@JohnZ, to extend on my comment:

There is a classic method for approximating polyhedra [1], useful for applications that require operating with high-dimensional subsets of \mathbb{R}^n [1] (“high” meaning n > 10, i.e. when options 2 and 3 above are not a viable alternative). This is the kind of approach taken in our library LazySets.jl.

[1] Kamenev, G. K. (1996). An algorithm for approximating polyhedra. Computational Mathematics and Mathematical Physics, 36(4), 533–544,

Let me comment in passing that `LazySets.jl`

does heavily rely on `Polyhedra.jl`

: whenever your computation requires to work with H-rep and V-rep interchangeably, quantifier elimination and so on. The tools interface with each other nicely. On the other hand, there are many other things that can be done “on-the-fly” very efficiently! This is where the mathematical methods implemented in `LazySets.jl`

shine.

The following code implements the example from the OP. Note that `m`

had 12 times the same constraint, so I only kept one as the half-space `C`

. I also changed the sign in front of `Data2`

; otherwise plots were too boring (the result was always a square). This result shows that the feasible set is certainly contained in the triangle. Moreover, this triangle is tight by construction. But we can say more than that: the result is actually exact, because the underapproximation, coincides with the overapproximation for eps small enough (you can also specify the directions in the overapproximation too, but Kamenev’s method picks them automatically).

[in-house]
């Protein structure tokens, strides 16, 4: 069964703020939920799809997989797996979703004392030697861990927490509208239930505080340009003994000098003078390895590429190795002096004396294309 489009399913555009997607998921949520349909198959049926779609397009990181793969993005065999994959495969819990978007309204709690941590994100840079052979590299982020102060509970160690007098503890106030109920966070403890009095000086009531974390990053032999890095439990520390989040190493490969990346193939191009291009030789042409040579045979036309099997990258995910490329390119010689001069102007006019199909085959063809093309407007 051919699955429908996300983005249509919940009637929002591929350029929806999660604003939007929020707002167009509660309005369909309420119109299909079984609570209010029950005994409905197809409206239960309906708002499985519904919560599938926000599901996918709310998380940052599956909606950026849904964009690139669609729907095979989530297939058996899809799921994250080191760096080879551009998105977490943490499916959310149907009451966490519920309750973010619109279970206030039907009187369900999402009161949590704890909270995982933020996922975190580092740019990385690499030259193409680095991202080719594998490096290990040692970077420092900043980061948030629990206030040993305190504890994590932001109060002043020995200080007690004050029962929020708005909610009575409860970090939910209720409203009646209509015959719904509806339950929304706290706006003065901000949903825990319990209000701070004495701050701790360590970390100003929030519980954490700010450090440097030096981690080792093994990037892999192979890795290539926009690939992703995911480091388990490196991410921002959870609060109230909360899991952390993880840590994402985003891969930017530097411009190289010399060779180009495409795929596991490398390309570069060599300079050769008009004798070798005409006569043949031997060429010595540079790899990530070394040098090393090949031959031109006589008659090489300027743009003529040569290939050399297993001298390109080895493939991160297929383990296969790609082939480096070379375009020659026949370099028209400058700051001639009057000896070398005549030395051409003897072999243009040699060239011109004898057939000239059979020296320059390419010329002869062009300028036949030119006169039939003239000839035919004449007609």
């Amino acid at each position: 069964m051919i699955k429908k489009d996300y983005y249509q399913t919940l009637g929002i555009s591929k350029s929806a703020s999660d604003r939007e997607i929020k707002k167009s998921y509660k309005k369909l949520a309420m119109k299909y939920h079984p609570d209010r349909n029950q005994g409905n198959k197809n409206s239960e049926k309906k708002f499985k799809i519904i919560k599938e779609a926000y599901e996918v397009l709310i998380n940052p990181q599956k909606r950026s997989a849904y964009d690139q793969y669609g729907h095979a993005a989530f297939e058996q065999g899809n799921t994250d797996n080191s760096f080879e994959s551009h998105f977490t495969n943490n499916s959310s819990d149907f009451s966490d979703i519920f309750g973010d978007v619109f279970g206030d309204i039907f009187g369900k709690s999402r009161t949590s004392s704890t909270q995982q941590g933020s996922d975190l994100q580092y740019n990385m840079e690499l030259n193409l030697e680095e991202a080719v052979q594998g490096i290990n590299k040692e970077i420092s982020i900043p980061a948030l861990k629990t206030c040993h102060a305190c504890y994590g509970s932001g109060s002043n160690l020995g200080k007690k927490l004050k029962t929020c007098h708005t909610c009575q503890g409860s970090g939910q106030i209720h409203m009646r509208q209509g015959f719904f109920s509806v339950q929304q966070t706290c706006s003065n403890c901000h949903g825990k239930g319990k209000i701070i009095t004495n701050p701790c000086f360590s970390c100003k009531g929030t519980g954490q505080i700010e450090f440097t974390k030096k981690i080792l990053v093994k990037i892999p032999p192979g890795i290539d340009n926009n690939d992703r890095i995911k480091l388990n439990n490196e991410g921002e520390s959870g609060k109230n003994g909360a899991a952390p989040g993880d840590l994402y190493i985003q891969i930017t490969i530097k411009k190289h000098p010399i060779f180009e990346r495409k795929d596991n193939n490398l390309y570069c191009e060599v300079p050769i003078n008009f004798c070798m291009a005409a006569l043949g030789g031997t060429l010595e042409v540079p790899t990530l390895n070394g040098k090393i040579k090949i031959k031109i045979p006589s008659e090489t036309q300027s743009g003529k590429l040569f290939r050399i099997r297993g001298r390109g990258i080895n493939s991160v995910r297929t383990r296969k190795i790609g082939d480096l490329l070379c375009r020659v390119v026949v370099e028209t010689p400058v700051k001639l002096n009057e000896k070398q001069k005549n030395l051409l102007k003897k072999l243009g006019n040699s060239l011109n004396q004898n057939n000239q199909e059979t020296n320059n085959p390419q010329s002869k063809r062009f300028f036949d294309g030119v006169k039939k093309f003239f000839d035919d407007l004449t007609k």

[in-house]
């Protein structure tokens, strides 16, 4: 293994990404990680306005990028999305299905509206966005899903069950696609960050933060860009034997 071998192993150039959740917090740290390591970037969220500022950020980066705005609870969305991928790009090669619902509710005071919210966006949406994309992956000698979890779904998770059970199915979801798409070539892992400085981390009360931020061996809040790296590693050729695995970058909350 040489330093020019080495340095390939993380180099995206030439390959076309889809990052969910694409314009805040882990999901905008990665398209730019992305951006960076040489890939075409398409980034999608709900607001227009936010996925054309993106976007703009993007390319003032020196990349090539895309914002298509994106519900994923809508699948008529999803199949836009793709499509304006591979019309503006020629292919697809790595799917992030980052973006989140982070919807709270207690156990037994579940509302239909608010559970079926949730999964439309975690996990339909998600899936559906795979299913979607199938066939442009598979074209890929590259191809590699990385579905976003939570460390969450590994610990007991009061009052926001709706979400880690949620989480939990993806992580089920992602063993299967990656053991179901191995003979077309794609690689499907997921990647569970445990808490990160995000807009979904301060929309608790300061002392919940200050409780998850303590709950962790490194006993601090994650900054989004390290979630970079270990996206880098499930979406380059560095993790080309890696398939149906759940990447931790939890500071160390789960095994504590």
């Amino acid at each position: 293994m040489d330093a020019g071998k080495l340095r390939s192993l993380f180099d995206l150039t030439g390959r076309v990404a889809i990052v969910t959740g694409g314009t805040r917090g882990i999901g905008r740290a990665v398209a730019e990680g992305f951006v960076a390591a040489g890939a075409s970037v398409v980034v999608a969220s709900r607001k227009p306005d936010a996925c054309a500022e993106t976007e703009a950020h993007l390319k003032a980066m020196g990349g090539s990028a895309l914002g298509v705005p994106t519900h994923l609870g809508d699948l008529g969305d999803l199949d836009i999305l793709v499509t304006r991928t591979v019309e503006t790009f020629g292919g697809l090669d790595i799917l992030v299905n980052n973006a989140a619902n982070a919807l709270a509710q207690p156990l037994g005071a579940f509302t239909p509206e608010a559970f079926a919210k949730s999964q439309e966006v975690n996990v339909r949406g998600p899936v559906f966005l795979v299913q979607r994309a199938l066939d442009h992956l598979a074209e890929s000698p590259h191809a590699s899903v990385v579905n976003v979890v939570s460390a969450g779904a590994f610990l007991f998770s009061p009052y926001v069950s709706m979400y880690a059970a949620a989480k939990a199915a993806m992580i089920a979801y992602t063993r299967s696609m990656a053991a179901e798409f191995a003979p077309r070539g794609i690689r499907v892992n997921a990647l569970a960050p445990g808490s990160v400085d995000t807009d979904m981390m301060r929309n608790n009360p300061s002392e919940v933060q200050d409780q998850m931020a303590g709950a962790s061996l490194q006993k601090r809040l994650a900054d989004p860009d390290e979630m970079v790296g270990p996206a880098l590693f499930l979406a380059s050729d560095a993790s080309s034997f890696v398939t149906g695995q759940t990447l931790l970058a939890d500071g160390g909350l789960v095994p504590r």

Overapproximation in 3D is also possible, though it seems like a good idea that you first get familiar with the 2D code. See the documentation of LazySets.jl for details or ask back if you need more help!

About runtime, `X̂(0.01)`

takes < 1ms and the call to `underapproximate`

is 3 times as fast. This approach scales well with the dimension, as it is internally just solving LPs where appropriate.

```
using LazySets, Plots
Data1 = rand(1.0:20,12)
Data2 = rand(1.0:15,12)
B = Hyperrectangle(low=zeros(24), high=ones(24))
C = HalfSpace(vcat(Data1, Data2), 0.3)
P = intersection(B, C)
X = Projection(P, [23, 24]) # lazy projection
ρ(vcat(Data1, zeros(12)), P) # compute optimum value max sum(Data1[i]*x[i])
X̂(ε) = overapproximate(X, HPolygon, ε); # epsilon-close approximation
Xunder = plot(underapproximate(X, BoxDirections(2)))
pover = plot()
plot!(pover, X̂(1.0), alpha=.5, title="Overapproximation", lab="ε = 1.0", lw=3.0)
plot!(pover, X̂(0.01), alpha=.5, lab="ε = 0.01")
punder = plot(Xunder, alpha=0.1, title="Underapproximation", lab="boxdirs")
plot(pover, punder, layout=(1, 2))
```